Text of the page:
As writers, we often work on a story, essay, poem or other piece of genius that we are certain meets, if not far exceeds, the criteria for publication somewhere, anywhere. In fact, we may be so convinced of our work's merit that we withhold it from public view on the Internet (ergo remain "unpublished") on the off chance that it might get picked up for publication by someone, anyone. Well, sometimes I suppose it's best to just get over it.
So, in the spirit of sharing, here is a bit of an action poem written in rhyme, celebrating picture day at school. I still think it would make a great little picture book. I mean, who can't relate to picture day?
But I'm willing to concede the likelihood of publcation as a picture book is slim. Granted, it was published in a children's magazine back in 2007. But still I'd like to imagine it in between two scuffed up hard covers with dog-eared pages because kids have read it and chuckled, chortled, guffawed and roared over and over.
One can dream, can't one?
By Bill Kirk
(Published in Fun For Kidz Magazine, September 2007)
This morning when my Grandma knocked,
I didn’t make a peep.
She’d never find me underneath
These covers in a heap.
Then, in she came to chase me out
And get me on my way.
“Let’s rise and shine, grandson of mine!
Today is picture day.”
She gently stressed as I got dressed,
“No horseplay is allowed.
There’ll be no kicking rocks and cans,
Or dust into a cloud.”
“But, Grandma…,” “Don’t ‘But Grandma’ me,”
She said with my four names.
That meant that she was serious.
There’d be no silly games.
So, I got dressed and brushed my hair
And even washed my face.
The boys would hardly know it’s me—
With every hair in place.
Then, off I went with good intent,
To stay both neat and pressed.
So, when I finally got to school,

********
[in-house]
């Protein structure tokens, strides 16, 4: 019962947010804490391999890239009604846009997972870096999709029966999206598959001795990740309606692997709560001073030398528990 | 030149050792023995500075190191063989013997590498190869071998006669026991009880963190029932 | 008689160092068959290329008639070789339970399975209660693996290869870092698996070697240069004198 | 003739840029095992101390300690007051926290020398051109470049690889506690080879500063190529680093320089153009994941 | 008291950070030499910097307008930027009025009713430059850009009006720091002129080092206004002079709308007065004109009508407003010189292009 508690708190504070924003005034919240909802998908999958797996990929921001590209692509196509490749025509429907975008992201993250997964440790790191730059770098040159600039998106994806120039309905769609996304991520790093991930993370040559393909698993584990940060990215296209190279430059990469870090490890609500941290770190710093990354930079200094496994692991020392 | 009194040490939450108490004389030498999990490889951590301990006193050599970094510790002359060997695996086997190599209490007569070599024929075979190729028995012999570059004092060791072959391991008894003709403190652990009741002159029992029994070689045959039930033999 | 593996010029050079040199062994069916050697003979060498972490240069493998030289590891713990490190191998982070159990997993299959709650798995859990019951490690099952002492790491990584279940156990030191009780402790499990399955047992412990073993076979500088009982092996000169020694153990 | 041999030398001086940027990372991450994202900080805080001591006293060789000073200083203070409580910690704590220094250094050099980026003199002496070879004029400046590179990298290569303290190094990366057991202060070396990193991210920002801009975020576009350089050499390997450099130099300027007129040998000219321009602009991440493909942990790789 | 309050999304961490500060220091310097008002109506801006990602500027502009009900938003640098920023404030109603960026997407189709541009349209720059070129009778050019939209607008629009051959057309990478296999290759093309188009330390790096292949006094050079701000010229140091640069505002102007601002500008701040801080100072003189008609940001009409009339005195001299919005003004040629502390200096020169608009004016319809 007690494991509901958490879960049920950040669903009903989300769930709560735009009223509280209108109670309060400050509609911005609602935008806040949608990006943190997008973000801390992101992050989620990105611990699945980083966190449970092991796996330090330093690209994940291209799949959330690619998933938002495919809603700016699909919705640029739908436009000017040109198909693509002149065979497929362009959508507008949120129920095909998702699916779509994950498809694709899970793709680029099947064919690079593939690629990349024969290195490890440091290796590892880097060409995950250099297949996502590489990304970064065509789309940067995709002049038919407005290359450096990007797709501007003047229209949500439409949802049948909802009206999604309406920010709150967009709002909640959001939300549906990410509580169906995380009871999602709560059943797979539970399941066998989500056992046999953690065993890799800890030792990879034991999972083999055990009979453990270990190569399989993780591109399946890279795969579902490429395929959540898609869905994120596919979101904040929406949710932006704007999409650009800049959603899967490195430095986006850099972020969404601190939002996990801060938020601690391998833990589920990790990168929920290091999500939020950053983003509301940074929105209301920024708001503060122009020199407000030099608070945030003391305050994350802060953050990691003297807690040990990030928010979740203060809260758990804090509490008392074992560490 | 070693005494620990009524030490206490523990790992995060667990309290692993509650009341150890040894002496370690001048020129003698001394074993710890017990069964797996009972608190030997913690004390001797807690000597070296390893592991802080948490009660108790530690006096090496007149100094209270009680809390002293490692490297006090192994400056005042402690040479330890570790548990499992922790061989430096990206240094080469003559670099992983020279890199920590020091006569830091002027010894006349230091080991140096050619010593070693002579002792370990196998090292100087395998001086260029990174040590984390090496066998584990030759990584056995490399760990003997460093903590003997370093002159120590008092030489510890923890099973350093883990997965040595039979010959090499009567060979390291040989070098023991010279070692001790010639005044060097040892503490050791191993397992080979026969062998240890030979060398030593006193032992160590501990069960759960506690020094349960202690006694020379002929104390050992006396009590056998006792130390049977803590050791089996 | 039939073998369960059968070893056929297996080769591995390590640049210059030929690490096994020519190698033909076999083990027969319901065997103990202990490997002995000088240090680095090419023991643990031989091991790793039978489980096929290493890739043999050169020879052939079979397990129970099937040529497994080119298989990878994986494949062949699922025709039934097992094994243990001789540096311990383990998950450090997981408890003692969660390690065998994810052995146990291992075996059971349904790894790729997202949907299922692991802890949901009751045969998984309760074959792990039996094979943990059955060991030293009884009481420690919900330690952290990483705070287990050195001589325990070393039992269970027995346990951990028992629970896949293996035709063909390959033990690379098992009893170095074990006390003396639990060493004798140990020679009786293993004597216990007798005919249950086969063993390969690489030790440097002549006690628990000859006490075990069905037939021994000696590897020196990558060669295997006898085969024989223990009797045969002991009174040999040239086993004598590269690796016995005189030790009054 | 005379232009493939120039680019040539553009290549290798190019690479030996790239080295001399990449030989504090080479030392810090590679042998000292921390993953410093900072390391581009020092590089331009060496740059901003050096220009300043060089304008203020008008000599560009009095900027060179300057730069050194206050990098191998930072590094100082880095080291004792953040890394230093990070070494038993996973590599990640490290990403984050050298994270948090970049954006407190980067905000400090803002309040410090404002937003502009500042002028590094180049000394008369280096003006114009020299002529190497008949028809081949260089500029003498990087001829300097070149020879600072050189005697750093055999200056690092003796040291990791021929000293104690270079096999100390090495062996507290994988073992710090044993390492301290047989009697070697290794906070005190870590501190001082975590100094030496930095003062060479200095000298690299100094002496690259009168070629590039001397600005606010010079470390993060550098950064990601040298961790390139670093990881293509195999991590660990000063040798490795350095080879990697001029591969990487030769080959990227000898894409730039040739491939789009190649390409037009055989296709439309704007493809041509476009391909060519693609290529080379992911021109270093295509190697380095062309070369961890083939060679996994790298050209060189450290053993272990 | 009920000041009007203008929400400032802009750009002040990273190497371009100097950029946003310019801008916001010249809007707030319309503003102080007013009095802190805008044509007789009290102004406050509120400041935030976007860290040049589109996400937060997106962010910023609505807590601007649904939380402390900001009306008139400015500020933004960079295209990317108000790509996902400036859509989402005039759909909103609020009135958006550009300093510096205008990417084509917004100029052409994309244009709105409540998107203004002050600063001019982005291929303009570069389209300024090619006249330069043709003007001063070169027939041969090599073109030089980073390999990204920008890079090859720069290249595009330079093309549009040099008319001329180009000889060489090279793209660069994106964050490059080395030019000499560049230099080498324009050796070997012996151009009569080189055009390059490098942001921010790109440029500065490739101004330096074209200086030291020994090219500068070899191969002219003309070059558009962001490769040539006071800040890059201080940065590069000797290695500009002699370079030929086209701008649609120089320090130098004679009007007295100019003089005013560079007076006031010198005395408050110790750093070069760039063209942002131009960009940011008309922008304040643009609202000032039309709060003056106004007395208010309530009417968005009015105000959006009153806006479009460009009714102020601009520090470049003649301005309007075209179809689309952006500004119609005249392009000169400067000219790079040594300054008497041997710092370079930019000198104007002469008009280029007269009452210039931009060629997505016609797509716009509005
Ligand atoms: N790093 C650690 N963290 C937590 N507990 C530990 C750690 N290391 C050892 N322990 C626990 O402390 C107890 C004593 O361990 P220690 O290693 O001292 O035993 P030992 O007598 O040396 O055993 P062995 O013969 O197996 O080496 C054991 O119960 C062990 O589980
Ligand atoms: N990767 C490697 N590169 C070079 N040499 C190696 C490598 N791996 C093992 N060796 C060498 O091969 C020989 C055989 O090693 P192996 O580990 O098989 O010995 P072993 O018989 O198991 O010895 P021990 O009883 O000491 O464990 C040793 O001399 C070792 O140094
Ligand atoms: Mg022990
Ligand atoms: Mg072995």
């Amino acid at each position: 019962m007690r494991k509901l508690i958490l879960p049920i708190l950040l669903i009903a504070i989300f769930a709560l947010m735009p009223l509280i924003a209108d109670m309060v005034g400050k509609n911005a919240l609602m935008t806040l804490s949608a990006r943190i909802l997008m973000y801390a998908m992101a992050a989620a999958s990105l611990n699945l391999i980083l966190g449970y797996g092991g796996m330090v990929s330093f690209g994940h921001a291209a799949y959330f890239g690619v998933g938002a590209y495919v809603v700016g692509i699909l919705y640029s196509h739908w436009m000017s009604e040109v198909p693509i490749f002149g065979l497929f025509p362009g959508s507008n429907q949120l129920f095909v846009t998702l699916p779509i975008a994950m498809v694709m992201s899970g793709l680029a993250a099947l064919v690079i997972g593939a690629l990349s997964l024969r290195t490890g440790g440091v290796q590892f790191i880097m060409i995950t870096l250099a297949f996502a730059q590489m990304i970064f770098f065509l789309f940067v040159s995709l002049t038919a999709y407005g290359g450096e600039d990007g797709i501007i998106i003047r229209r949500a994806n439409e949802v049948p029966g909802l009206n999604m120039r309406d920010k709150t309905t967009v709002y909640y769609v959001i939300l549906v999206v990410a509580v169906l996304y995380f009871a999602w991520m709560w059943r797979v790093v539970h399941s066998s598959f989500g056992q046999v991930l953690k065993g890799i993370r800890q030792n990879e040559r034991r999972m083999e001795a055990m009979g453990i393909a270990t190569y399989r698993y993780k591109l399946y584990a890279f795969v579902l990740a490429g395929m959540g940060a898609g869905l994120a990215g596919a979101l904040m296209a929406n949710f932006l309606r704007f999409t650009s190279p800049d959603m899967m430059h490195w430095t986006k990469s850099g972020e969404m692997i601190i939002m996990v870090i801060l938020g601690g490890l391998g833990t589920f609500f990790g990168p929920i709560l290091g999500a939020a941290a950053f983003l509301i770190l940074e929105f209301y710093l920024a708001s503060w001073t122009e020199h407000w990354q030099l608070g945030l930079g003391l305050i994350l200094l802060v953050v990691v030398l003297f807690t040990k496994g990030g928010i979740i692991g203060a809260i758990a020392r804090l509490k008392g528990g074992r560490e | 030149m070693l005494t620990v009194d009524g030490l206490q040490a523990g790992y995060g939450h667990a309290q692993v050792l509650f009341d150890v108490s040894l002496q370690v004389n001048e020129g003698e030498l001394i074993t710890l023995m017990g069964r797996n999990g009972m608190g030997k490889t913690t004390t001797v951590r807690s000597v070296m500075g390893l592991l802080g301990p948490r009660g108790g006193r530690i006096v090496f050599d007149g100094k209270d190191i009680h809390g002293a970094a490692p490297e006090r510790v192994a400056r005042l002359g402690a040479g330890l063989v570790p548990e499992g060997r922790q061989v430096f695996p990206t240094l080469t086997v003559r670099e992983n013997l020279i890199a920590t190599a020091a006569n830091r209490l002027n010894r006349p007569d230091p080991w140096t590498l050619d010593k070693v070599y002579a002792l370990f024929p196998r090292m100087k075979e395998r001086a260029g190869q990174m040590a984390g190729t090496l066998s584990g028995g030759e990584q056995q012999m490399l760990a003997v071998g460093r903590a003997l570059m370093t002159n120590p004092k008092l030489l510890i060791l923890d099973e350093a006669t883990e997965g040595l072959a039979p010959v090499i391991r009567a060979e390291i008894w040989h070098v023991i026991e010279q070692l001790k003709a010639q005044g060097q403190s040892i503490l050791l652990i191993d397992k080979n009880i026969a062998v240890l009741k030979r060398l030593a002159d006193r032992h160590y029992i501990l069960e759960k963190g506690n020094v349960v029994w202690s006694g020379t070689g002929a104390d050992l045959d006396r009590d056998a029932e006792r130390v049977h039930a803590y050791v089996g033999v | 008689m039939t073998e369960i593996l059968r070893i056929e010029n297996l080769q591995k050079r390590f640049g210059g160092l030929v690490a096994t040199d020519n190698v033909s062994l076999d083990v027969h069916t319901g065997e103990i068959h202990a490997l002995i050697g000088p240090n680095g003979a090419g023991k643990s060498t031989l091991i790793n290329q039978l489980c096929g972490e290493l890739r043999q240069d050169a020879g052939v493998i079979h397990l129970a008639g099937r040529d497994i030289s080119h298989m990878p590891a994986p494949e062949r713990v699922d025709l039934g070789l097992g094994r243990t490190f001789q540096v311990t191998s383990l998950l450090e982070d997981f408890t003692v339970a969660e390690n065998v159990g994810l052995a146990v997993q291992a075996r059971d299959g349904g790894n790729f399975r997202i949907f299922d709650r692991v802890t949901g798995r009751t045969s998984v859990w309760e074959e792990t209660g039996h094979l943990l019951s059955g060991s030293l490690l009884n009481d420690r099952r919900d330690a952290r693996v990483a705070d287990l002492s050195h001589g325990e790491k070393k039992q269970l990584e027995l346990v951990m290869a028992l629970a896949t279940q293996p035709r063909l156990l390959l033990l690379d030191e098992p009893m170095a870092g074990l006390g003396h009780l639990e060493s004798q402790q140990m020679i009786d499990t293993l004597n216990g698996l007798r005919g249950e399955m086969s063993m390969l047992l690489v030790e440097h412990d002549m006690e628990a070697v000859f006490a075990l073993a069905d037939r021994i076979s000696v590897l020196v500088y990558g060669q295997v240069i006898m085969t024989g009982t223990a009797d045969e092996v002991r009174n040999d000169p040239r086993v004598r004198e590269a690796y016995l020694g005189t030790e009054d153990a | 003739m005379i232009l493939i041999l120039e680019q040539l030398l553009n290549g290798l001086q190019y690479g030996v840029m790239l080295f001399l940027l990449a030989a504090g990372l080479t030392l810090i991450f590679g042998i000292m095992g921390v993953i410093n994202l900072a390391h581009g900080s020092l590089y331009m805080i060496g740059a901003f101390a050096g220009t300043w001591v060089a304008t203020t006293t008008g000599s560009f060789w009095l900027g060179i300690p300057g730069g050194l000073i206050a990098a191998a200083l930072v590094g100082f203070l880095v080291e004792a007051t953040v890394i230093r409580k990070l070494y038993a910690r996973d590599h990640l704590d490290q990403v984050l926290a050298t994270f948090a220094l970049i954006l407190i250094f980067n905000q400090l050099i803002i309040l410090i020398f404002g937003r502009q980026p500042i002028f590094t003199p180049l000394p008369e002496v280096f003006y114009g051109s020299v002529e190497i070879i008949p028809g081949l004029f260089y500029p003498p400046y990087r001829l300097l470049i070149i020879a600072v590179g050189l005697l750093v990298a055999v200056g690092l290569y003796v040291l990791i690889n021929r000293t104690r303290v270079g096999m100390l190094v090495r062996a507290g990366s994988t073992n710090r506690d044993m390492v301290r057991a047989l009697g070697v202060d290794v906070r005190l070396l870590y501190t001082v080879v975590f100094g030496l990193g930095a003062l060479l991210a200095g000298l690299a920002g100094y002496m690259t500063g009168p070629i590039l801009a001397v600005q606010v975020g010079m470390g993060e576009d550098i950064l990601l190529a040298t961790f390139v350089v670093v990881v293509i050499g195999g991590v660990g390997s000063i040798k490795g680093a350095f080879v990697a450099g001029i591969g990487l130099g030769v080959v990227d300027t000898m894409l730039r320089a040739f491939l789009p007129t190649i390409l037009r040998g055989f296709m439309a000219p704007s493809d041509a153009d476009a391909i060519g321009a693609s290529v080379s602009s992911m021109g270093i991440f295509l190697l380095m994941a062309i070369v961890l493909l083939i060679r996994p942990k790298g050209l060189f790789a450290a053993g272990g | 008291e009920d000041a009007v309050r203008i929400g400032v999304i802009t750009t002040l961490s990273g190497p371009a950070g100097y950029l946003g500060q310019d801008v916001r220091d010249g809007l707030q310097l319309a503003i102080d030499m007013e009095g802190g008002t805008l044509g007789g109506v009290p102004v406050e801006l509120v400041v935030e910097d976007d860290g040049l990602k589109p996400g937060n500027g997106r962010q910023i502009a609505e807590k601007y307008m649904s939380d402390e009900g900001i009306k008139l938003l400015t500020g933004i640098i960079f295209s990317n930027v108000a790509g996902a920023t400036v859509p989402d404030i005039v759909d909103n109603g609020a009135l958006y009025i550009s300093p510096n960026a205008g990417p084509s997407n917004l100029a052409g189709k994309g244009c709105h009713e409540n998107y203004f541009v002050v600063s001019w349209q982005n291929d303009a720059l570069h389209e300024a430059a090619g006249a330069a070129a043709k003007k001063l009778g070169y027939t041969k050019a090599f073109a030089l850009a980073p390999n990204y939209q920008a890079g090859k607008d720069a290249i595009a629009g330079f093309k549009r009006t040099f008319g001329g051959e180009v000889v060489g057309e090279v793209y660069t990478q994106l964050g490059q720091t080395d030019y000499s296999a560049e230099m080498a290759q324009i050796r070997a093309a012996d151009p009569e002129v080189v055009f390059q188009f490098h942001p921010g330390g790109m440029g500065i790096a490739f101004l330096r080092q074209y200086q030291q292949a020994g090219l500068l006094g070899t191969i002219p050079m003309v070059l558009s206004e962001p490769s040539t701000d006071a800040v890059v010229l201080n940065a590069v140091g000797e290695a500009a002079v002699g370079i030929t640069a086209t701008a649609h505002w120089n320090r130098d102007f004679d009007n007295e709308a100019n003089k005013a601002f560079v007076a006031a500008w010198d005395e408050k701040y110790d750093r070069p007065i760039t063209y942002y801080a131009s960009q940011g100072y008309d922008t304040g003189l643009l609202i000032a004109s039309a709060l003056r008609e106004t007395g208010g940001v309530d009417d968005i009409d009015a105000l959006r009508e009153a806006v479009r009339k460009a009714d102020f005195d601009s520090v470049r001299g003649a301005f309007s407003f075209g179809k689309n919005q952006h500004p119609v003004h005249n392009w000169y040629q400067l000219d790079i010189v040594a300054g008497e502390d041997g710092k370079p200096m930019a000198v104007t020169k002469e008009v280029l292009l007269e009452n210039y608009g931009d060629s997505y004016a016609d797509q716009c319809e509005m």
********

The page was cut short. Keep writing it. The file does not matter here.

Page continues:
I’d look my very best.
At recess all the kids went out
To run and chase and hide.
But Grandma’s words came back to me.
And so I stayed inside.
When it was time to go to lunch,
I ate each bite with care.
I even tucked a napkin in,
To catch each crumb, mid-air.
Then suddenly, as if on cue,
I heard someone yell, “Duck!”
I should have known, my time would come,
And I’d be out of luck.
At first I saw some gelatin,
Go sailing past my head.
And then two hotdogs—flying by—
Just missed my best friend, Fred.
Soon apples turned to applesauce
And plums to purple goo.
When mashed potatoes hit the floor,
They stuck like paste and glue.
I crashed into the Principal
And almost caused two falls.
By then my hopes of staying clean
Were dashed on doors and walls!
When all the food had finally flown,
The lunchroom was a mess!
Our teachers called our Moms and Dads
So we could all confess.
And did I mention evidence?
Oh yes! There’d be a bunch!
The photographs would say it all—
Our turn was after lunch!
But, wait! Was that my Grandma’s voice,
So faint, and far away?
“Get up, my boy, or you’ll be late!
Today is picture day.”
So, did I hear my Grandma right?
Were things not as they seemed?
Hurray! That whole big mess at school,
Was something I had dreamed!